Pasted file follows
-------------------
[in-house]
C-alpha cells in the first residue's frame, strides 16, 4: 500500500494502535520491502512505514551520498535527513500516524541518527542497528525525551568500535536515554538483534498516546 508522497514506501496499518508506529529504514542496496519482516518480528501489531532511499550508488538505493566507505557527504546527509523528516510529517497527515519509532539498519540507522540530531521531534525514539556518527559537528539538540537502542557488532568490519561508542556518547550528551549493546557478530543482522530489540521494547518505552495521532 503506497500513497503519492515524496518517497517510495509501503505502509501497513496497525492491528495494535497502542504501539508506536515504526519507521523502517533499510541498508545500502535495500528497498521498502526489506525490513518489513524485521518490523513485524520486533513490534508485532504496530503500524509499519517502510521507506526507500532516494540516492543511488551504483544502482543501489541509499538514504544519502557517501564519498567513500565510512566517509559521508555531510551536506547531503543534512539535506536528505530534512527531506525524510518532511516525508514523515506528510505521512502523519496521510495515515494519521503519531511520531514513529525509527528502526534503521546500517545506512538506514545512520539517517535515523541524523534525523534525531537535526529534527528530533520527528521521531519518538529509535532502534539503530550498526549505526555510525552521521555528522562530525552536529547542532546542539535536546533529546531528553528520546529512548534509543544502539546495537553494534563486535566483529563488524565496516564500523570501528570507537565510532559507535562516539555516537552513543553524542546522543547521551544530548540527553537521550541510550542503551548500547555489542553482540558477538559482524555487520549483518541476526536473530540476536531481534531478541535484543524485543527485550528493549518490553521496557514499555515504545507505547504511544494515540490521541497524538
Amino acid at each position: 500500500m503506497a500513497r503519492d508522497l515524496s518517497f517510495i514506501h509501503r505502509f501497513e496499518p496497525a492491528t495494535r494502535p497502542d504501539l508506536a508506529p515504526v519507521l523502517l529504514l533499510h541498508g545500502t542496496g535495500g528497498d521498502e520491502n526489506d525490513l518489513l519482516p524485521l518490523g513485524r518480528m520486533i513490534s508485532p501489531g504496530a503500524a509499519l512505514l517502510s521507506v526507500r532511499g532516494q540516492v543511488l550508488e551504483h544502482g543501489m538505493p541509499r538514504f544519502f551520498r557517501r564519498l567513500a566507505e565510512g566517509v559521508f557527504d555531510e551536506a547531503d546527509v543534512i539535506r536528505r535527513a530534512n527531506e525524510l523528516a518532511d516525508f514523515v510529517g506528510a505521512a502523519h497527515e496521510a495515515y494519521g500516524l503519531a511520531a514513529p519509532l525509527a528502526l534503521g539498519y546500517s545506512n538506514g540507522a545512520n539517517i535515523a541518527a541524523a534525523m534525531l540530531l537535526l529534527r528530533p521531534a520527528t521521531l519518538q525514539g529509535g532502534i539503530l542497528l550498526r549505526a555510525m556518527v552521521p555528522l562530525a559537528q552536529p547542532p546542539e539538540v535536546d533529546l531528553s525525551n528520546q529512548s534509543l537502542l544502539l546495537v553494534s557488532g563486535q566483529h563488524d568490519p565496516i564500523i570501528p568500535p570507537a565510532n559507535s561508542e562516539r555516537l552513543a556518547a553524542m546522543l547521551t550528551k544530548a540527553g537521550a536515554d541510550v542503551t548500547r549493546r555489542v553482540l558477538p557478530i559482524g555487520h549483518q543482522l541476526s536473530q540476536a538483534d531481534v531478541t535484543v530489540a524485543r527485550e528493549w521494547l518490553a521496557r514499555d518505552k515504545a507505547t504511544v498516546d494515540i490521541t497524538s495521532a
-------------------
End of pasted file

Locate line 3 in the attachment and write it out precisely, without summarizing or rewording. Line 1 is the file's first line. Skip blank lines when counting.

Amino acid at each position: 500500500m503506497a500513497r503519492d508522497l515524496s518517497f517510495i514506501h509501503r505502509f501497513e496499518p496497525a492491528t495494535r494502535p497502542d504501539l508506536a508506529p515504526v519507521l523502517l529504514l533499510h541498508g545500502t542496496g535495500g528497498d521498502e520491502n526489506d525490513l518489513l519482516p524485521l518490523g513485524r518480528m520486533i513490534s508485532p501489531g504496530a503500524a509499519l512505514l517502510s521507506v526507500r532511499g532516494q540516492v543511488l550508488e551504483h544502482g543501489m538505493p541509499r538514504f544519502f551520498r557517501r564519498l567513500a566507505e565510512g566517509v559521508f557527504d555531510e551536506a547531503d546527509v543534512i539535506r536528505r535527513a530534512n527531506e525524510l523528516a518532511d516525508f514523515v510529517g506528510a505521512a502523519h497527515e496521510a495515515y494519521g500516524l503519531a511520531a514513529p519509532l525509527a528502526l534503521g539498519y546500517s545506512n538506514g540507522a545512520n539517517i535515523a541518527a541524523a534525523m534525531l540530531l537535526l529534527r528530533p521531534a520527528t521521531l519518538q525514539g529509535g532502534i539503530l542497528l550498526r549505526a555510525m556518527v552521521p555528522l562530525a559537528q552536529p547542532p546542539e539538540v535536546d533529546l531528553s525525551n528520546q529512548s534509543l537502542l544502539l546495537v553494534s557488532g563486535q566483529h563488524d568490519p565496516i564500523i570501528p568500535p570507537a565510532n559507535s561508542e562516539r555516537l552513543a556518547a553524542m546522543l547521551t550528551k544530548a540527553g537521550a536515554d541510550v542503551t548500547r549493546r555489542v553482540l558477538p557478530i559482524g555487520h549483518q543482522l541476526s536473530q540476536a538483534d531481534v531478541t535484543v530489540a524485543r527485550e528493549w521494547l518490553a521496557r514499555d518505552k515504545a507505547t504511544v498516546d494515540i490521541t497524538s495521532a